Is it possible to break out of this charmed and vicious circle? It is sobering to recognize that no country, at least to my knowledge, has yet done so. But no country, for that matter, has ever been faced with such great catastrophe, such plain and inalterable catastrophe, at the end of the line. Others, in earlier decades, could befuddle themselves with dreams of something called “victory.” We, perhaps fortunately, are denied this seductive prospect. We have to break out of the circle. We have no other choice.
How are we to do it?
I must confess that I see no possibility of doing this by means of discussions along the lines of the negotiations that have been in progress, off and on, over this past decade, under the acronym of SALT. I regret, to be sure, that the most recent SALT agreement has not been ratified. I regret it, because if the benefits to be expected from it were slight, the disadvantages were even slighter; and it had a symbolic value which should not have been so lightly sacrificed. But I have, I repeat, no illusion that negotiations on the SALT pattern—negotiations, that is, in which each side is obsessed with the chimera of relative advantage and strives only to retain a maximum of the weaponry for itself while putting its opponent to the maximum disadvantage—I have no illusion that such negotiations could ever be adequate to get us out of this hole. They are not a way of escape from the weapons race; they are an integral part of it. The weapon of mass destruction is not just a weapon like other weapons; there is a point where difference of degree becomes difference of essence.
Whoever does not understand that when it comes to nuclear weapons the whole concept of relative advantage is illusory—whoever does not understand that when you are talking about preposterous quantities of overkill the relative sizes of arsenals have no serious meaning—whoever does not understand that the danger lies not in the possibility that someone else might have more missiles and warheads that you do, but in the very existence of these unconscionable quantities of highly poisonous explosives, and their existence, above all, in hands as weak and shaky and undependable as those of ourselves or our adversaries or any other mere human beings: whoever does not understand these things is never going to guide us out of this increasingly dark and menacing forest of bewilderments into which we have all wandered.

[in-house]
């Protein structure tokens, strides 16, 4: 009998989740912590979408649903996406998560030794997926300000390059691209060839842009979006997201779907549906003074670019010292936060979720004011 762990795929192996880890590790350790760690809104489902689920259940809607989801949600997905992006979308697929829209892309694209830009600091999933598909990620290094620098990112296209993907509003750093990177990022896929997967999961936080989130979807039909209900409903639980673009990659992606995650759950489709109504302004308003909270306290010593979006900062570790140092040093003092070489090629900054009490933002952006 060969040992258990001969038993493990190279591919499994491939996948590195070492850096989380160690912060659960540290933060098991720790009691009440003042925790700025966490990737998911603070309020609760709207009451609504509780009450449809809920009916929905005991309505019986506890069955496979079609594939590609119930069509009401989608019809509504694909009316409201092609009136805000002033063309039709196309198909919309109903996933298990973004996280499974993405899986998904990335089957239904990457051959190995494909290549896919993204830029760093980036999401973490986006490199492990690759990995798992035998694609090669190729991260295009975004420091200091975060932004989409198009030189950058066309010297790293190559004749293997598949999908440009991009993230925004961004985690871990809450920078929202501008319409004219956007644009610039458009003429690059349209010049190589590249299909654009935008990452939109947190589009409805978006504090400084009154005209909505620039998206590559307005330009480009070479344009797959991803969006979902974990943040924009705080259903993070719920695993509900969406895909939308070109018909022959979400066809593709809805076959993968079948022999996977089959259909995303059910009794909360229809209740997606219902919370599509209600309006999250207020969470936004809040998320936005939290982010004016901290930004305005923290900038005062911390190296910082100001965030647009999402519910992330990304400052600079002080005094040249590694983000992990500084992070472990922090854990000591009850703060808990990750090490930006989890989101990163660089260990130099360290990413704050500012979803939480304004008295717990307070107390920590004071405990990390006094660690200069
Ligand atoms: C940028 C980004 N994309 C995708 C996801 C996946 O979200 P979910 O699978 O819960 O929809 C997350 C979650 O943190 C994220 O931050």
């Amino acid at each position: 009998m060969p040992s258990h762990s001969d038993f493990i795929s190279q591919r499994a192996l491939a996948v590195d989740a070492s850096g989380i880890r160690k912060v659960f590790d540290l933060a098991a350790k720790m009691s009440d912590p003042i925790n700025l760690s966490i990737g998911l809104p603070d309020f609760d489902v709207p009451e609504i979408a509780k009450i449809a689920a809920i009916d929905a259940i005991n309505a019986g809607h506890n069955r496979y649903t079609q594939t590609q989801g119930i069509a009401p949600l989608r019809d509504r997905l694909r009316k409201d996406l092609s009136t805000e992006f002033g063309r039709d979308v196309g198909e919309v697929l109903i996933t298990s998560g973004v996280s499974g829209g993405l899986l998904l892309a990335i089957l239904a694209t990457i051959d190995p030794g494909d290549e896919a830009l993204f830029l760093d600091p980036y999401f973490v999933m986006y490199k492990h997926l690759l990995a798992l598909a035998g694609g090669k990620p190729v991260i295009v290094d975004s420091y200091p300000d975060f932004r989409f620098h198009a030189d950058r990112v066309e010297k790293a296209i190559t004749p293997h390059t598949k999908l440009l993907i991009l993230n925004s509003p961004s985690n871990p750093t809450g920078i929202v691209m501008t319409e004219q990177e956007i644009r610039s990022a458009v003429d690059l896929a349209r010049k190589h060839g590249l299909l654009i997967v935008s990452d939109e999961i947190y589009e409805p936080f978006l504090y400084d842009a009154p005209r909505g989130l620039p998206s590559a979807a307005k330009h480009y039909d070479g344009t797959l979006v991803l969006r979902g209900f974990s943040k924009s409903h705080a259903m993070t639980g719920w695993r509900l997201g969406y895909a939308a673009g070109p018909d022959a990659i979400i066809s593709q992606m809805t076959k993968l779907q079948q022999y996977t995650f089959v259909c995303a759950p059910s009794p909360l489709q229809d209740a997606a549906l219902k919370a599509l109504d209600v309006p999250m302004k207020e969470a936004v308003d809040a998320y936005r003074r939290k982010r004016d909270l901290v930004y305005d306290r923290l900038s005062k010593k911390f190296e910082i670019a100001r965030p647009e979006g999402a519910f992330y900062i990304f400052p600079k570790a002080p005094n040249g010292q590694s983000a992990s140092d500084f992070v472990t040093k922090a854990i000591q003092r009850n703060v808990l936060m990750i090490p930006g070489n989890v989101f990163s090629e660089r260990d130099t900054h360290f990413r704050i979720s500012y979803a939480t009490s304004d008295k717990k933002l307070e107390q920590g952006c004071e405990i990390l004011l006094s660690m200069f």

I can see no way out of this dilemma other than by a bold and sweeping departure—a departure that would cut surgically through all the exaggerated anxieties, the self-engendered nightmares, and the sophisticated mathematics of destruction in which we have all been entangled over these recent years, and would permit us to move smartly, with courage and decision, to the heart of the problem.
President Reagan recently said, and I think very wisely, that he would “negotiate as long as necessary to reduce the numbers of nuclear weapons to a point where neither side threatens the survival of the other.” Now that is, of course, precisely the thought to which these present observations of mine are addressed. And I wonder whether the negotiations would really have to be at such great length. What I would like to see the President do, after proper consultation with the Congress, would be to propose to the Soviet government an immediate across-the-boards reduction by 50 percent of the nuclear arsenals now being maintained by the two superpowers—a reduction affecting in equal measure all forms of the weapon, strategic, medium-range, and tactical, as well as all means of their delivery—all this to be implemented at once and without further wrangling among the experts, and to be subject to such national means of verification as now lie at the disposal of the two powers.
Whether the balance of reduction would be precisely even—whether it could be construed to favor statistically one side or the other—would not be the question. Once we start thinking that way, we would be back on the same old fateful track that has brought us where we are today. Whatever the precise results of such a reduction, there would still be plenty of overkill left—so much so that if this first operation were successful, I would then like to see a second one put in hand to rid us of at least two thirds of what would be left.